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Hoffmann, R. A wiki for the life sciences where authorship matters. Nature Genetics (2008)

Epigenetic defects of hepatocellular carcinoma are already found in non-neoplastic liver cells from patients with hereditary haemochromatosis.

Gene silencing through aberrant CpG island methylation is a frequent epigenetic defect in hepatocellular carcinoma (HCC). However, nothing is known as yet whether aberrant hypermethylation occurs already in non-neoplastic liver cells from patients with hereditary haemochromatosis who have a clearly elevated risk for developing HCC. Therefore, quantitative real-time PCR-based methylation analysis of six genes frequently hypermethylated in HCC (RASSF1A, cyclinD2, p16(INK4a), GSTpi1, SOCS-1, APC) was performed for liver biopsies from patients with hereditary haemochromatosis. For genotyping of the HFE gene restriction enzyme analysis and Pyrosequencing were used. Transcriptional repression of hypermethylated genes was assessed using real-time RT-PCR. Eighty-four percent of all samples with severe hepatic iron overload and a mutated HFE gene (but without HCC) had at least one gene hypermethylated. All six genes tested were affected by aberrant hypermethylation, albeit to a different extent: RASSF1A 55%, cyclinD2 45%, p16(INK4a) 32%, GSTpi1 10%, SOCS-1 6%, APC 8%. Concomitant transcriptional down-regulation was shown for RASSF1A, cyclinD2, GSTpi1 and SOCS-1. Biopsies from haemochromatosis patients showed significantly more aberrant hypermethylation than normal liver tissue or benign liver tumours (P < 0.001) and also to a higher degree. This effect is independent of patient age, cirrhosis or hepatitis infection. This is the first report demonstrating that longstanding severe iron overload is frequently associated with epigenetic defects characteristic of HCC, which reflects the increased risk of these lesions to progress to HCC. Thus, changes in DNA methylation patterns are an early event preceding morphological alterations of malignant transformation and represent promising targets for early detection.[1]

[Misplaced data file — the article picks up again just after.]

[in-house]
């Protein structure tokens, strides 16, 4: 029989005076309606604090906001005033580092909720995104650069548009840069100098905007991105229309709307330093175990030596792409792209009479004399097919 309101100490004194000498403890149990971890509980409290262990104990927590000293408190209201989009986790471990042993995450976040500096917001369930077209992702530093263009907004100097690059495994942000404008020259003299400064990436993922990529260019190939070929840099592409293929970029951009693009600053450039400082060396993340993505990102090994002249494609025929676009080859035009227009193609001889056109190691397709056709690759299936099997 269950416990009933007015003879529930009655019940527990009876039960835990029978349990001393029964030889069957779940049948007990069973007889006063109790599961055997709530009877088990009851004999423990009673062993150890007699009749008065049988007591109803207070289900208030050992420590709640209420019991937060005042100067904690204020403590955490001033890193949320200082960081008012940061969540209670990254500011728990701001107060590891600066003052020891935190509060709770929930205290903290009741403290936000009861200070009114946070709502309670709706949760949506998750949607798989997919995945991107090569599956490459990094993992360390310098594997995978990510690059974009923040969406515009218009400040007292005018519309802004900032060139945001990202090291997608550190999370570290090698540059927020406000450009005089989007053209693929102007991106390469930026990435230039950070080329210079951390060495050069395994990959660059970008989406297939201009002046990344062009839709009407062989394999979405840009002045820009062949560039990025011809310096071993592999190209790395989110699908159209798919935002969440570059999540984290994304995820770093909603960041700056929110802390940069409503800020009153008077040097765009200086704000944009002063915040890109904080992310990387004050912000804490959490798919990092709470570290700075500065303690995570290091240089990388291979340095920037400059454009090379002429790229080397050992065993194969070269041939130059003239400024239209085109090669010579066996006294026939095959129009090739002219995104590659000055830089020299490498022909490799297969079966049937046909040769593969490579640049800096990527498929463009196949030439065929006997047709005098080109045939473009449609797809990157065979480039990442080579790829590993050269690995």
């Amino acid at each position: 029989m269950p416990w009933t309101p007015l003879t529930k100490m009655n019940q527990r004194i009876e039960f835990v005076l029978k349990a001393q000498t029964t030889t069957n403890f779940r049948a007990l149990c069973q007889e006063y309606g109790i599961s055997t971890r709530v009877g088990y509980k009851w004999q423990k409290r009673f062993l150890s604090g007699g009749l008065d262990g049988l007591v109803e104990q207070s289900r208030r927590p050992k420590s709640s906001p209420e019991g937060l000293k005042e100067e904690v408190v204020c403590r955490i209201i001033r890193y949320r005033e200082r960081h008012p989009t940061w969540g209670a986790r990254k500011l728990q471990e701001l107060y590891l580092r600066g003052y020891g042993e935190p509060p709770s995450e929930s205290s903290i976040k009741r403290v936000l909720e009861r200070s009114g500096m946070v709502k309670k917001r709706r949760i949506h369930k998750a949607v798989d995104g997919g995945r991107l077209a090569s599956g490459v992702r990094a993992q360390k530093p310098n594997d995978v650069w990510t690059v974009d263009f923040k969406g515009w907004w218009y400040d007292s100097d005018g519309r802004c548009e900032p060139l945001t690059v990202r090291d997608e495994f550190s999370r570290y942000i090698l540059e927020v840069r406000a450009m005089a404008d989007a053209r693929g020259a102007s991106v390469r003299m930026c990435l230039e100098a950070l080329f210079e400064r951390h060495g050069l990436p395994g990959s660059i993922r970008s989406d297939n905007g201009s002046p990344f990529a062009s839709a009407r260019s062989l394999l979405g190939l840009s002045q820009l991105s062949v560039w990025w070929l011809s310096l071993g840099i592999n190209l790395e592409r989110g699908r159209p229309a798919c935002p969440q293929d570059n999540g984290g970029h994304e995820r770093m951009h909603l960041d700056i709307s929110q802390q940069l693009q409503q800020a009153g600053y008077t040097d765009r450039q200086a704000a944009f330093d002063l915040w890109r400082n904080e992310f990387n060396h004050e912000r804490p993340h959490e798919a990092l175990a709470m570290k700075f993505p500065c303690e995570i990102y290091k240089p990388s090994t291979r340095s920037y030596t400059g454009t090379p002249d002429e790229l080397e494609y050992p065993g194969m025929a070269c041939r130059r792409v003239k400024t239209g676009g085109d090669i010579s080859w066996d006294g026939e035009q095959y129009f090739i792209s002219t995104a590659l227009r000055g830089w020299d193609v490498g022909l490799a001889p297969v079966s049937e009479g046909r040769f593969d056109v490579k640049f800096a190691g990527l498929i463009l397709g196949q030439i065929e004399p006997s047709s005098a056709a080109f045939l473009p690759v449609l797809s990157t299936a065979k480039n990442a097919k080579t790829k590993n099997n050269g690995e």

1. Epigenetic defects of hepatocellular carcinoma are already found in non-neoplastic liver cells from patients with hereditary haemochromatosis. Lehmann, U., Wingen, L.U., Brakensiek, K., Wedemeyer, H., Becker, T., Heim, A., Metzig, K., Hasemeier, B., Kreipe, H., Flemming, P. Hum. Mol. Genet. (2007) [Pubmed]
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